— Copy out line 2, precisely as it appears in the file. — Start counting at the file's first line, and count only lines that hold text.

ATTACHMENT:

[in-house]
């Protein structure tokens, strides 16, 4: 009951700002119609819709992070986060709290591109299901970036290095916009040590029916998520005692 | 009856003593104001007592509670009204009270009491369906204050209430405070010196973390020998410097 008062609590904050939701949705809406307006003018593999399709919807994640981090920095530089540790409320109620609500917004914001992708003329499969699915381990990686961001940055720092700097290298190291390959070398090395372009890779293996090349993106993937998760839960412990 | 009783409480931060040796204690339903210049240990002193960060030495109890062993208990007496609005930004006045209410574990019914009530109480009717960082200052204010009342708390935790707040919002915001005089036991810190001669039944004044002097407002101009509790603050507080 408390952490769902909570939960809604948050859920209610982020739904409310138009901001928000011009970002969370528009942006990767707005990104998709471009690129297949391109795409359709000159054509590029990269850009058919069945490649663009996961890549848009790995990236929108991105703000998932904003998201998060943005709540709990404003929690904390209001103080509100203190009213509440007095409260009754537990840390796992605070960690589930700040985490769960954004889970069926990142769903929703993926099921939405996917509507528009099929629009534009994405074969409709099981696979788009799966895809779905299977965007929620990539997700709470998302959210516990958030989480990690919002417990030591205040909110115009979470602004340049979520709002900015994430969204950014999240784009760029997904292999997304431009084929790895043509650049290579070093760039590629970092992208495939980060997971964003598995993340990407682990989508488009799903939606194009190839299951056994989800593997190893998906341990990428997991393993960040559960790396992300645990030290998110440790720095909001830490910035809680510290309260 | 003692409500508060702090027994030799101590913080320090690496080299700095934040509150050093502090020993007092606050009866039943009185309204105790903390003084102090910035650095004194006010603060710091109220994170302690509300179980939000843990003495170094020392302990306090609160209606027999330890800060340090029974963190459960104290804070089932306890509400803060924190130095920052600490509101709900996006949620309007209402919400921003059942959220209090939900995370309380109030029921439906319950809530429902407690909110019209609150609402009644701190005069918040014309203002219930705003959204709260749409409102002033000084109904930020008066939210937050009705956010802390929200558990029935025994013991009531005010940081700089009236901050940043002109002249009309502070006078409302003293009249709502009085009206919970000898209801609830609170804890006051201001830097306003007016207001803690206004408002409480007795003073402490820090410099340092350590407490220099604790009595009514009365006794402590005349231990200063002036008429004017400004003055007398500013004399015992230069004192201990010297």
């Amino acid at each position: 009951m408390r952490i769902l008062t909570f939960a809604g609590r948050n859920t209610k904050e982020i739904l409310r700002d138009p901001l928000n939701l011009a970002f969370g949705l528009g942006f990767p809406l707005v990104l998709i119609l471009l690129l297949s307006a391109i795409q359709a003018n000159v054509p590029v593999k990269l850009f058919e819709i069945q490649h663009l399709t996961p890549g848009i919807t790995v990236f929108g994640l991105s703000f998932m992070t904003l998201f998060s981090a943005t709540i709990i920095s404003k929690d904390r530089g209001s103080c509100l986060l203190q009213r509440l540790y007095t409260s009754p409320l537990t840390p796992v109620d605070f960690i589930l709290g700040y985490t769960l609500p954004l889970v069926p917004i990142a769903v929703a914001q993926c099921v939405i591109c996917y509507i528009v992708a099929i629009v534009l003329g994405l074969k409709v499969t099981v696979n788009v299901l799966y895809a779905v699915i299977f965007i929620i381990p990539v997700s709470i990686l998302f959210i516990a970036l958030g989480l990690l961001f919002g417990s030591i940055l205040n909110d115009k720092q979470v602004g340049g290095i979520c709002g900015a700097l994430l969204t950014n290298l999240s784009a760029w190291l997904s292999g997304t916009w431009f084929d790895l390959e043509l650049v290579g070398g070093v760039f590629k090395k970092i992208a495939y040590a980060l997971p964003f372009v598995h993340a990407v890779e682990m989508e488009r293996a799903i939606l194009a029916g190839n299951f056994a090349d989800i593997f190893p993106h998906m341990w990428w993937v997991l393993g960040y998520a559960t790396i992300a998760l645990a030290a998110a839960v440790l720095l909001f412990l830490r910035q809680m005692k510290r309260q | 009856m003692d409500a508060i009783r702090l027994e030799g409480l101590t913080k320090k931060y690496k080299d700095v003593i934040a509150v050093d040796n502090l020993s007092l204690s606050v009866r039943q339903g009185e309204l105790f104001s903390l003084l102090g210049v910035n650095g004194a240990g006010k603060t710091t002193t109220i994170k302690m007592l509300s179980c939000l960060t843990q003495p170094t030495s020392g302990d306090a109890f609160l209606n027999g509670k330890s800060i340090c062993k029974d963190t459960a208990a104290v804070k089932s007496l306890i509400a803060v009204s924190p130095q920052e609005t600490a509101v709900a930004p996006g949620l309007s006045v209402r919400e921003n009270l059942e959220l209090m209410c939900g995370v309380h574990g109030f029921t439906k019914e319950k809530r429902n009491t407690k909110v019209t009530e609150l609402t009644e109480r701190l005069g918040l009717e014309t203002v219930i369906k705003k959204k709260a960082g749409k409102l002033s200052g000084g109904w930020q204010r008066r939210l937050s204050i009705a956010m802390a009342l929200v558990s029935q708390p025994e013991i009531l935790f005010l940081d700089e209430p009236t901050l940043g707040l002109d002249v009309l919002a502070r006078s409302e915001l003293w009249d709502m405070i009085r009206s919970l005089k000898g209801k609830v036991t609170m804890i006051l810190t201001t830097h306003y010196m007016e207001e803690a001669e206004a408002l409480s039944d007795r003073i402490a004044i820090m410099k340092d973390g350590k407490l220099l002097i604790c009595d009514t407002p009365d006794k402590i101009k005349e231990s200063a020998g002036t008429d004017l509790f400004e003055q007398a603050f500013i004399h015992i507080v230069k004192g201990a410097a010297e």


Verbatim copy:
């Protein structure tokens, strides 16, 4: 009951700002119609819709992070986060709290591109299901970036290095916009040590029916998520005692 | 009856003593104001007592509670009204009270009491369906204050209430405070010196973390020998410097 008062609590904050939701949705809406307006003018593999399709919807994640981090920095530089540790409320109620609500917004914001992708003329499969699915381990990686961001940055720092700097290298190291390959070398090395372009890779293996090349993106993937998760839960412990 | 009783409480931060040796204690339903210049240990002193960060030495109890062993208990007496609005930004006045209410574990019914009530109480009717960082200052204010009342708390935790707040919002915001005089036991810190001669039944004044002097407002101009509790603050507080 408390952490769902909570939960809604948050859920209610982020739904409310138009901001928000011009970002969370528009942006990767707005990104998709471009690129297949391109795409359709000159054509590029990269850009058919069945490649663009996961890549848009790995990236929108991105703000998932904003998201998060943005709540709990404003929690904390209001103080509100203190009213509440007095409260009754537990840390796992605070960690589930700040985490769960954004889970069926990142769903929703993926099921939405996917509507528009099929629009534009994405074969409709099981696979788009799966895809779905299977965007929620990539997700709470998302959210516990958030989480990690919002417990030591205040909110115009979470602004340049979520709002900015994430969204950014999240784009760029997904292999997304431009084929790895043509650049290579070093760039590629970092992208495939980060997971964003598995993340990407682990989508488009799903939606194009190839299951056994989800593997190893998906341990990428997991393993960040559960790396992300645990030290998110440790720095909001830490910035809680510290309260 | 003692409500508060702090027994030799101590913080320090690496080299700095934040509150050093502090020993007092606050009866039943009185309204105790903390003084102090910035650095004194006010603060710091109220994170302690509300179980939000843990003495170094020392302990306090609160209606027999330890800060340090029974963190459960104290804070089932306890509400803060924190130095920052600490509101709900996006949620309007209402919400921003059942959220209090939900995370309380109030029921439906319950809530429902407690909110019209609150609402009644701190005069918040014309203002219930705003959204709260749409409102002033000084109904930020008066939210937050009705956010802390929200558990029935025994013991009531005010940081700089009236901050940043002109002249009309502070006078409302003293009249709502009085009206919970000898209801609830609170804890006051201001830097306003007016207001803690206004408002409480007795003073402490820090410099340092350590407490220099604790009595009514009365006794402590005349231990200063002036008429004017400004003055007398500013004399015992230069004192201990010297």